Some characters appear in the pages of a comic book only to be sadly forgotten afterwards. Some characters appear in a comic book and they are gladly forgotten.
The below characters appeared in Marvel comics a handful of times or even went as far as being featured in the comics of yesteryear, only to have minimal to no current appearances. And good riddance.
7 Gladly Forgotten Marvel Characters
Stacy X: Let’s forget the entire run.
Chris Claremont built the X-Men into a renowned franchise. That’s why Chuck Austen run on the title from issues 410-428 is so dispiriting. Chuck Austen took over from Joe Casey who himself penned an unexceptional run that introduced a character originally named X-Stacy.
Her body covered with snake scales, X-Stacy is the on-the-nose naming of a mutant whose pheromone powers bring others to orgasm, so obviously she works at a brothel in Nevada called X-Ranch, I think, but I’m trying to forget about this character, so I’m not spending the time to double-check that.
Subtlety is obviously not Casey’s superpower, so you’d think that Austen would’ve have dialed the character back, but the way he wrote her in his X-Men run made it clear that the character heated up his loins. That puts the reader as a voyeur looking in on the writer’s self-indulgent fantasy, which makes the whole situation feel unseemly and makes Stacy X gladly forgotten.
Dansen Macabre: A look into what the writers did in their free time.
While we are on the subject of unseemly characters that serve only to fulfill a writer’s self-indulgent fantasies, let’s talk about Dansen Macabre, then quickly forget about her.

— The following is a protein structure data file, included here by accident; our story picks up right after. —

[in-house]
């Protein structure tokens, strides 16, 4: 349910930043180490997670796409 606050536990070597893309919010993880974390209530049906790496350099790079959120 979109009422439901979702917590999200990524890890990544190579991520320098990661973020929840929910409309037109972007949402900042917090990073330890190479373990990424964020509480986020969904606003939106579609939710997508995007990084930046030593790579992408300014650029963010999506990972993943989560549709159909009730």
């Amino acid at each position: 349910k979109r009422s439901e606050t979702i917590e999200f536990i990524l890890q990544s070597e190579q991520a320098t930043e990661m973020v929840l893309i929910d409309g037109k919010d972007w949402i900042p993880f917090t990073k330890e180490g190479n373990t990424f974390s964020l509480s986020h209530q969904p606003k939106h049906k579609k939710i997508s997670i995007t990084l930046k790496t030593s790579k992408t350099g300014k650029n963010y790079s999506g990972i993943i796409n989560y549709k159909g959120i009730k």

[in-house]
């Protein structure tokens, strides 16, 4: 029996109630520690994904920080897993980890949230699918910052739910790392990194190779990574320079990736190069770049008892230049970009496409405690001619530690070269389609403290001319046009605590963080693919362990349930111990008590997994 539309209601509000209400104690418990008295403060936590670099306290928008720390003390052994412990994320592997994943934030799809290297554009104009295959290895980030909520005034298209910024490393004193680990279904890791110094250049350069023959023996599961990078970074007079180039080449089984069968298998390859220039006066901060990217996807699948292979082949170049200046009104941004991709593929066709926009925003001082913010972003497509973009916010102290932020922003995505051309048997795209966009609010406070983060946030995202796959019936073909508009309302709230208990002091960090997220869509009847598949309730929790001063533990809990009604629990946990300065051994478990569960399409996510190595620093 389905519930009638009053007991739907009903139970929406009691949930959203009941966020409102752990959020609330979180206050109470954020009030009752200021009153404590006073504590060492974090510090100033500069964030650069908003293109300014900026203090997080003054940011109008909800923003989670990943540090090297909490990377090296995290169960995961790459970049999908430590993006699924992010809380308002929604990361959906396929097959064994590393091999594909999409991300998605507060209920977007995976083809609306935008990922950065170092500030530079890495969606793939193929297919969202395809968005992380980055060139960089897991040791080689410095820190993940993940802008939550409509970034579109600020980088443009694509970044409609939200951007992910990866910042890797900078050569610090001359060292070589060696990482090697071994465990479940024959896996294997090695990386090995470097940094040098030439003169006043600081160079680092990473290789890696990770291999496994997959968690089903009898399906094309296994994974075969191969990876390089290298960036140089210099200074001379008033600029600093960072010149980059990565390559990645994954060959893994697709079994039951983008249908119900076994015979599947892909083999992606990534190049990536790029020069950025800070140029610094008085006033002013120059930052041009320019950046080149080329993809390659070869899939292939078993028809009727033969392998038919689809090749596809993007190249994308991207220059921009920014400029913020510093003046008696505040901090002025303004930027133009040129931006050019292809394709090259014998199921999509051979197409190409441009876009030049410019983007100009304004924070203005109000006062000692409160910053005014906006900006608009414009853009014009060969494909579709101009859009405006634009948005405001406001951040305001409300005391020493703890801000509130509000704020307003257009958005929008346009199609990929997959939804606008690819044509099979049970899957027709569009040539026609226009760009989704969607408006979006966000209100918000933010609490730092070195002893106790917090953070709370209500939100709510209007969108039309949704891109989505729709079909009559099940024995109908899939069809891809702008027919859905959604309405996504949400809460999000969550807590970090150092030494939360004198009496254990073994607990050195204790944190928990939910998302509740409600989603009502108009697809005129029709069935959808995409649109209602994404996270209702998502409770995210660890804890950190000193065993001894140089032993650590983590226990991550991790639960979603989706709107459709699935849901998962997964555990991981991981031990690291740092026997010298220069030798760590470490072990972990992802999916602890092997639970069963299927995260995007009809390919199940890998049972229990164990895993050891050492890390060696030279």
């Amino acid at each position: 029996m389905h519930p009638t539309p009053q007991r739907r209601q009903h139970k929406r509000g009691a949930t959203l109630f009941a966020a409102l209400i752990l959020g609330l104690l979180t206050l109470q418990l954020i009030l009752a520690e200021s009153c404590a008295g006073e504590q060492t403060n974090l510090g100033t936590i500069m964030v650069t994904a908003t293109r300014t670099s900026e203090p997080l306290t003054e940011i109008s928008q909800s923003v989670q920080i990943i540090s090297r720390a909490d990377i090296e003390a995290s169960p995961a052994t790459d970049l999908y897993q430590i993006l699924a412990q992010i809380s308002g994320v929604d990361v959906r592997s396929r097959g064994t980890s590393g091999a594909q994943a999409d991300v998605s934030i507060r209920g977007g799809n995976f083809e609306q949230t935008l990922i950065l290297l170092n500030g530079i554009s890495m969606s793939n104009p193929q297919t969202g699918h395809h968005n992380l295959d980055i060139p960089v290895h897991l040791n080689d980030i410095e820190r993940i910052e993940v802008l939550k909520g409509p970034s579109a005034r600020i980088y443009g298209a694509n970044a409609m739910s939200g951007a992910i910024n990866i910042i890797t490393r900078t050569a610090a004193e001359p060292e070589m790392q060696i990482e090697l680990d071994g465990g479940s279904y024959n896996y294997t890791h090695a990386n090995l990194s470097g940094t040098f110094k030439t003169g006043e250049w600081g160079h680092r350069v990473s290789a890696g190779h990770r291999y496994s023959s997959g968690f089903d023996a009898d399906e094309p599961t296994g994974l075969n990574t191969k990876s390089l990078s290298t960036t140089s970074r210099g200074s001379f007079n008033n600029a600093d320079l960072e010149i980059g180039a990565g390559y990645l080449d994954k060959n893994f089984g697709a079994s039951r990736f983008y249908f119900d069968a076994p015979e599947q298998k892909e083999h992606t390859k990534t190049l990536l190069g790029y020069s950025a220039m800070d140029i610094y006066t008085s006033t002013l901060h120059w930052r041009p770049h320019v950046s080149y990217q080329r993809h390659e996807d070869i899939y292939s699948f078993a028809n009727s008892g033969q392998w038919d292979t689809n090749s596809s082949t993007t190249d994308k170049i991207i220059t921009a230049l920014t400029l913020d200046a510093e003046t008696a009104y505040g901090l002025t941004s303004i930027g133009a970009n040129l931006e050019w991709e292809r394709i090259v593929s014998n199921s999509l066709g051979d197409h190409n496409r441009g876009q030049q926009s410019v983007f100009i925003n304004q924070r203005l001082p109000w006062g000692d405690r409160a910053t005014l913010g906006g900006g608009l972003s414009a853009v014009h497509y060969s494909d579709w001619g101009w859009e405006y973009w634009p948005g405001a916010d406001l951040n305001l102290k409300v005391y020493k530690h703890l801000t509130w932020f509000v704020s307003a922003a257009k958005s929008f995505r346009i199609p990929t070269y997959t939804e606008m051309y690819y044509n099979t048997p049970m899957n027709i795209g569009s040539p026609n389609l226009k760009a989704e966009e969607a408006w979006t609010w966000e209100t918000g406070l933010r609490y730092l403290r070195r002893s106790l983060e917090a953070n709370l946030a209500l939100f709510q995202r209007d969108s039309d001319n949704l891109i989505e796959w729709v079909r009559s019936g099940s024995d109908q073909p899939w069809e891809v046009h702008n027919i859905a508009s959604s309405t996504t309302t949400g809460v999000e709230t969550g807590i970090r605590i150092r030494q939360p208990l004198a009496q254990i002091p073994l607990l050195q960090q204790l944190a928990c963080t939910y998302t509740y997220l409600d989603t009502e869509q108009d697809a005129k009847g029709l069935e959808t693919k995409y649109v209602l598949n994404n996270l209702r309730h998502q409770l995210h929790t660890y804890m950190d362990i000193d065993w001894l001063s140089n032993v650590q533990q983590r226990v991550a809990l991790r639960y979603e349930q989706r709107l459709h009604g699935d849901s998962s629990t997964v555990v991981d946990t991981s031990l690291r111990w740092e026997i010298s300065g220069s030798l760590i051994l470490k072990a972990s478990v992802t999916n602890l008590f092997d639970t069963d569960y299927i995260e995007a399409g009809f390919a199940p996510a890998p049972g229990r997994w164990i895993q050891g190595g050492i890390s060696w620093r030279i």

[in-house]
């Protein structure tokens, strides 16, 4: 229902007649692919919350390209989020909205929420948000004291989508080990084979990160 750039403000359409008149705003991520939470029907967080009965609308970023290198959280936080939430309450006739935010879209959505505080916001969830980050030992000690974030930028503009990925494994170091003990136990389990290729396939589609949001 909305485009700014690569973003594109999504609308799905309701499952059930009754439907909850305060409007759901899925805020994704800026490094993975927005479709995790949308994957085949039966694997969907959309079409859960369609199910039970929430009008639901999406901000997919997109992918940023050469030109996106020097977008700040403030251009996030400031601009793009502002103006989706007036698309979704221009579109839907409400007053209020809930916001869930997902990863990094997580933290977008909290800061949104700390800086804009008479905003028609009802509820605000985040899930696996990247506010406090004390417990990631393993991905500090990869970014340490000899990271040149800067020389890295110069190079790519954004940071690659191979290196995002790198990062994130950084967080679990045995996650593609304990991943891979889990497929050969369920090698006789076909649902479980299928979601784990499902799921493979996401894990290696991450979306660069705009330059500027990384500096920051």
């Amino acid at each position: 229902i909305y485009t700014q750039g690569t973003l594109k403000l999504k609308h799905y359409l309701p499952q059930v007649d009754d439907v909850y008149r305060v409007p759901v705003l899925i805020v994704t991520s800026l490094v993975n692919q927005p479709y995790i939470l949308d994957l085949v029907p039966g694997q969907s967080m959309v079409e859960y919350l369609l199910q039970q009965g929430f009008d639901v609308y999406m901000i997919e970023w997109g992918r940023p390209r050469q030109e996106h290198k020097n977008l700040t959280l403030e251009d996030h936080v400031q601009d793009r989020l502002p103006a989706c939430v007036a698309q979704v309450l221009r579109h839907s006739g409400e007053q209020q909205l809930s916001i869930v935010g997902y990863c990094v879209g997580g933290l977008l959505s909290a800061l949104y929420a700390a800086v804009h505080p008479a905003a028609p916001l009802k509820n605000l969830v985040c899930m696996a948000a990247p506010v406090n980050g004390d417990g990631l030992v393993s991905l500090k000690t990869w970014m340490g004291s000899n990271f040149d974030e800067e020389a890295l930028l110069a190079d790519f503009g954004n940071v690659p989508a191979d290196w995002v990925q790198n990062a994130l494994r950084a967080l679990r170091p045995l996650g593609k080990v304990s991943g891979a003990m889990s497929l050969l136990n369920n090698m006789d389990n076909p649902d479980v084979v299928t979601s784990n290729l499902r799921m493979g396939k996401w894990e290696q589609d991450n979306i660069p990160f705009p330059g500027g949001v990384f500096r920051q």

Dansen Macabre has the mystical ability to hypnotize or kill anyone who witnesses her dancing. In other words, you are powerless to look away from Dansen’s dancin’. Get it? So clever.
Yet to up the ante once more, Dansen Macabre has a “Dance of Death” that can even kill a victim who watches her dance.
I’m sure you’ve picked up on this already, but Dansen Macabre is a stripper and was even illustrated nude from time to time with only thin dance ribbons strategically covering her hypnotizing bits.
Dansen Macabre appeared on and off throughout the 80s as a member of various villainous groups, but I don’t think she’s been featured for a while in Marvel comics. That’s probably for the best.
NFL Superpro: Reimagined as Tim Tebow?
NFL Superpro was such an eye-rollingly product of the 90s that Nerds on Earth contributor wrote about the character for his “My 90s Life” column, as he’s a Marvel character that is gladly forgotten.
Big Bertha: Fleaargh!
Big Bertha is a Marvel character that solidly falls in the “Why didn’t the editor push back on this?!?” category. I’ll explain:
Milwaukee native Ashley Crawford (not Cindy) discovered that her mutant ability allowed her to completely control her body’s tissue, a power that allowed Ashley to craft the perfect physique in order to become an internationally famous supermodel. Ashley became the highest paid fashion model in the country, appearing on the covers of multiple glamour magazines but deep down Ashley yearned for more (don’t all models).
Donning the persona of Big Bertha, Ashley Crawford joined the Great Lakes Avengers by adding hundreds of pounds of super-bulk to her frame increasing her mass, girth, and height, giving her super strength. But to decrease her size, Big Bertha would need to induce vomiting to expel the excess mass. In other words, the writers used bulimia as a means to create a super-powered persona.